“The covenant of grace is frequently set forth in the Scripture by the name of a Testament, in reference to the death of Jesus Christ the testator, and to the everlasting inheritance, with all things belonging to it, therein bequeathed (Heb. 7:22; 9:15-17; Lk. 22:20; I Cor. 11:25).” The authors of the Confession had before them and the church, the Authorized or King James version only. To this end they sought to clarify, in the context here of dealing with the covenant, the appearance of the word ‘testament’. Indeed, the bible itself continues to be referred to as the Old and New Testament. Shaw summarizes the issue well in the following. “In Authorised Version of the New Testament, the covenant of grace is frequently designated a testament; and it is generally admitted, that the original word signifies both a covenant and a testament. There is, at least, one passage in which it is most properly rendered ‘testament, namely, Hebrews 9:16,17. Some learned critics, indeed, have strenuously contended against the use of that term even in this passage; but the great majority allow that the common translation is unexceptionable.”1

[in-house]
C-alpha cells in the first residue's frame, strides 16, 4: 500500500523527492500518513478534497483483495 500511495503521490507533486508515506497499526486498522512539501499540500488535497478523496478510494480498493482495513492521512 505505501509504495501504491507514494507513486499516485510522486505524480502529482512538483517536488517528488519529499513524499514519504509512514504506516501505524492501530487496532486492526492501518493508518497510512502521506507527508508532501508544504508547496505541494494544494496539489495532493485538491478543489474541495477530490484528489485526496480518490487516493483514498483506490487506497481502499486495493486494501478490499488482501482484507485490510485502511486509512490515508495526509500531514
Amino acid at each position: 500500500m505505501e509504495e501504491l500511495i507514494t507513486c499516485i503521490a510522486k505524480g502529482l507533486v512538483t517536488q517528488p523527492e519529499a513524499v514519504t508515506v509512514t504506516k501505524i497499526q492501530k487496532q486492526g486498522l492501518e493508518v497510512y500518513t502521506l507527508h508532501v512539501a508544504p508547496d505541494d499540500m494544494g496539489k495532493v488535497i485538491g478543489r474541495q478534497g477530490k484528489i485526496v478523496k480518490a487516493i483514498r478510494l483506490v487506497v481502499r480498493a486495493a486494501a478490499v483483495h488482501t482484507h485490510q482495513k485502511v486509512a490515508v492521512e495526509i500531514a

This has proven to be the case with subsequent English translations of the word ‘diatheke’. The NASB translators chose not to use the word ‘testament’ even at Hebrews 9:16-17. The NKJV uses the word ‘testament’ here, but in the other places where the KJV uses testament, the NKJV uses covenant. Other translations, such as the ESV, use the word ‘will’, no doubt to convey the same thought as testament in a more colloquial use. However, the NKJV by parting ways with the KJV on the other passages, but in keeping the word testament here, helps the reader to perhaps understand the name which continues to be applied to the first and second of the two major epochs of revelation. At Hebrews 9:16-17 the author appears to want to convey both ideas as being found in the word ‘diatheke’ for specific reasons. The author sought to demonstrate that the Son came as the successor of the last administration of the one redemptive covenant of grace in David, and having demonstrated this (Chs 1-2), he wants to convey that he passes the blessings of the covenant to his people as an inheritance offered in him.